It’s been over ten years since Mario and Sonic originally faced off in their first Olympic Games. That game, fittingly titled Mario and Sonic at the Olympic Games was an event worthy spectacle that marked the first time that the two most recognizable video game mascots appeared in a game together. Not only did the game sell over 10 million units, but it also kicked off a regular series of Mario and Sonic games. Unfortunately, none of the follow up games managed to capture that original glory and innovation of the original, instead offering the same gameplay with an additional couple of events every couple of years. As a result, my expectations going into Mario and Sonic at the Olympic Games Tokyo 2020 were low, and I very much expected another generic, phoned in sport outing. Much to my surprise, Mario and Sonic at the Olympic Games Tokyo 2020 not only brings with it a whole slew of good new ideas but manages to bring back the magic of the original game as well.
Arguably the most exciting new feature in Mario and Sonic at the Olympic Games Tokyo 2020 is the story mode, which features both standard event types as well as retro ones. Whereas the previous Mario and Sonic games focused on the rivalry between the two characters, the story in Mario and Sonic at the Olympic Games Tokyo 2020 involves them working together to escape a magical video game created by Dr. Eggman and Bowser. Unfortunately for the two villains, they also end up getting trapped in the game and are forced to duke it out in retro Olympic events, as they try to collect enough stars to make their way out of the game and back into their world. At the same time, Luigi is in the regular world and trying to find a way to get Mario and Sonic out of the game by taking part in Olympic events with various Mario and Sonic characters. The story mode shifts between the classic and retro game modes, which makes for a surprisingly enjoyable and varied experience.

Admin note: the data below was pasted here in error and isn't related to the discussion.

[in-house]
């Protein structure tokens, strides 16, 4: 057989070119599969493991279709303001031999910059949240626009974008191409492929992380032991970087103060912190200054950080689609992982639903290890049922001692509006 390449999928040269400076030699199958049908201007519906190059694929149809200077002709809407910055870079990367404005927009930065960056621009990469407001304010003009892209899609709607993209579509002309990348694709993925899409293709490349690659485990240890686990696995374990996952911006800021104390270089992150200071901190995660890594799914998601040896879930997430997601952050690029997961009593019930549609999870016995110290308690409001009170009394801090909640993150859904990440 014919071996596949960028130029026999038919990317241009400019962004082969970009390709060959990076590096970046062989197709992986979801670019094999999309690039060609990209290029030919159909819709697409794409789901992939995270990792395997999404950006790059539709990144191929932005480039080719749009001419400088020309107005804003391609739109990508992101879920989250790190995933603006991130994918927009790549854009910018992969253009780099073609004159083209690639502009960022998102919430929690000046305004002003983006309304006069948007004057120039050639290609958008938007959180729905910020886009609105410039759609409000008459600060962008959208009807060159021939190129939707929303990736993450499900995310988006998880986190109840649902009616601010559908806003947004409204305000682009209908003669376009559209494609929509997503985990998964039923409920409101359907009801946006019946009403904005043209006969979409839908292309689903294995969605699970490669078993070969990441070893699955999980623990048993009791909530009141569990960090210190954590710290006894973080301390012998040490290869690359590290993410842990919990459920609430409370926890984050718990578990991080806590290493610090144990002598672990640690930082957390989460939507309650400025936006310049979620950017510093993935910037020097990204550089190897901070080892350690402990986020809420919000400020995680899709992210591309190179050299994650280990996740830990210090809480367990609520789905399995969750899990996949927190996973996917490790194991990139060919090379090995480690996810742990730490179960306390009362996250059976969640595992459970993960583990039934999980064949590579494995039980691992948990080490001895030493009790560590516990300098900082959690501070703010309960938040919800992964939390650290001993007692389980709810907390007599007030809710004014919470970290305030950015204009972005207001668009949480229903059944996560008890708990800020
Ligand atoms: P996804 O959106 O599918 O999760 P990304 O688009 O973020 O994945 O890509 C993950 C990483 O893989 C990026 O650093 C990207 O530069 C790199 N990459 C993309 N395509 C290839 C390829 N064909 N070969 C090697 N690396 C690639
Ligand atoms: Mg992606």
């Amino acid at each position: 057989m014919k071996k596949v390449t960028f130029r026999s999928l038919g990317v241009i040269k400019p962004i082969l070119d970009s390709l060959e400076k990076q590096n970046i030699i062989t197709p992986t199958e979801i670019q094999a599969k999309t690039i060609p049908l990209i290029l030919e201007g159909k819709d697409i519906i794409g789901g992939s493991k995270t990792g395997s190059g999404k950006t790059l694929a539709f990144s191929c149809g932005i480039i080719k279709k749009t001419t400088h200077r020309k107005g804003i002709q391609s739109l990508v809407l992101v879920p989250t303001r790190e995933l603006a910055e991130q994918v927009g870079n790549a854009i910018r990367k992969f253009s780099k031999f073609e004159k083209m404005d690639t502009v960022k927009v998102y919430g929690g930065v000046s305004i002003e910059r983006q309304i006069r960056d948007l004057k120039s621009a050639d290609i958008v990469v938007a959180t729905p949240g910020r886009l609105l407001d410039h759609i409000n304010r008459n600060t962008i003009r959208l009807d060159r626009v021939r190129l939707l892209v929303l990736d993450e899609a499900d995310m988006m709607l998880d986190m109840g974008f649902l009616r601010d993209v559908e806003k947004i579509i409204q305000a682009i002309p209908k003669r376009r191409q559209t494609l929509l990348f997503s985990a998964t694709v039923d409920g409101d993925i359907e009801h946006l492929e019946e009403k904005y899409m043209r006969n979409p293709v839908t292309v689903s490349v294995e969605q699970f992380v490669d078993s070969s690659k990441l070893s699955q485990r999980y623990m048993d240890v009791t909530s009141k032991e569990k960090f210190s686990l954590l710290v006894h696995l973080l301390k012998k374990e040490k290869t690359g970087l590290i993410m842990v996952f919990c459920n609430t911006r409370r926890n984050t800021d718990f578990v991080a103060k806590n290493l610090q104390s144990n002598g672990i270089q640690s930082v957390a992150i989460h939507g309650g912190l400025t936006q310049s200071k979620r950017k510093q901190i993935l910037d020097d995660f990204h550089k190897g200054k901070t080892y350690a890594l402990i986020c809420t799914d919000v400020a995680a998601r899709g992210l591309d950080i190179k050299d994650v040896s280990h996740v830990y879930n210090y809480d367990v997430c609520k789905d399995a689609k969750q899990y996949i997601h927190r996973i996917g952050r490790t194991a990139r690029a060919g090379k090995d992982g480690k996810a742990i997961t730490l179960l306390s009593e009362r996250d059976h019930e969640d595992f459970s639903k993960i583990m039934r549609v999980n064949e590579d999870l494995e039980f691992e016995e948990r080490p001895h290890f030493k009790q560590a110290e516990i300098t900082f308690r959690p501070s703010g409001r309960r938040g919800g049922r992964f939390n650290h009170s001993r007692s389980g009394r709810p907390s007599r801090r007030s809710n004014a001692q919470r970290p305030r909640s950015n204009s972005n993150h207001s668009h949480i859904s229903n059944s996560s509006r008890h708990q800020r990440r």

The retro levels especially feel like a love letter to the Mario and Sonic franchises, as well as the Olympic Games, and are the best part of game. Even though most of the events employ the same button mashing or pattern matching gameplay, they all work well, with the classic art style further bolsters their charm. Diving is especially fun and seeing a retro Dr. Eggman perform a series of flips before bellyflopping into the water is pure magic. There are also non-Olympic mini-games, one of which involves you chasing down Bowser in a speedboat, and they are similarly joyous to play.
The Luigi centred portion of the story doesn’t fair quite as well and that’s mostly because of how repetitive it is. Almost every interaction involves Luigi looking for a character, traversing the mini map to find them and then facing off in an Olympic event. There are also dozens of Toads littered around every event area who spew trivia but there is no reward or real reason to talk to them except to learn random Olympic facts. Still, the events are mostly enjoyable and overall, it’s a good first foray into a story mode for the Mario and Sonic franchise.
Mario and Sonic at the Olympic Games Tokyo 2020 also features every event in the story in both a local co-op and multiplayer mode. I haven’t been able to test the online portion as there weren’t enough people playing the game during the review period. Overall, there are 21 regular events, 10 retro events in Mario and Sonic at the Olympic Games Tokyo 2020 which makes for some nice selection. The retro events ooze with charm and are very tight and responsive mini-games and the regular events are all rather solid, with the exception of Discus. There were times when I achieved a great score and hit the angles just right, and there were times when the disk would fly straight into the ground, but there was no clear indication or change in my approach between the two.
Similarly, all of the Dream Events are a nightmare to control, especially Dream Archery which involves you running around a confusing area trying to aim at targets that pop up seemingly at random. I tried the events with both motion and non-motion controls and the result was the same feeling of frustration. Thankfully there are also a few standout games, including Rugby which is an easily digestible version of the sport that is even more fun when playing longer matches.
The game does have some performance issues when played locally, and I experienced significant framerate dips when playing with three or more people. This issue is compounded by the game’s strange choice to have all players take part in events at the same time, even ones like Gymnastics and Surfing that could be done one at a time. By having players do events one at a time it would not only make it less of a burden on the Nintendo Switch but also make for more intense showdowns.
Still, Mario and Sonic at the Olympic Games Tokyo 2020 is a good game and a nice return to form for a series that had seemingly lost its way. The new additions of story mode and retro events together with the classic Mario and Sonic game-play make for a fun co-op or single player experience.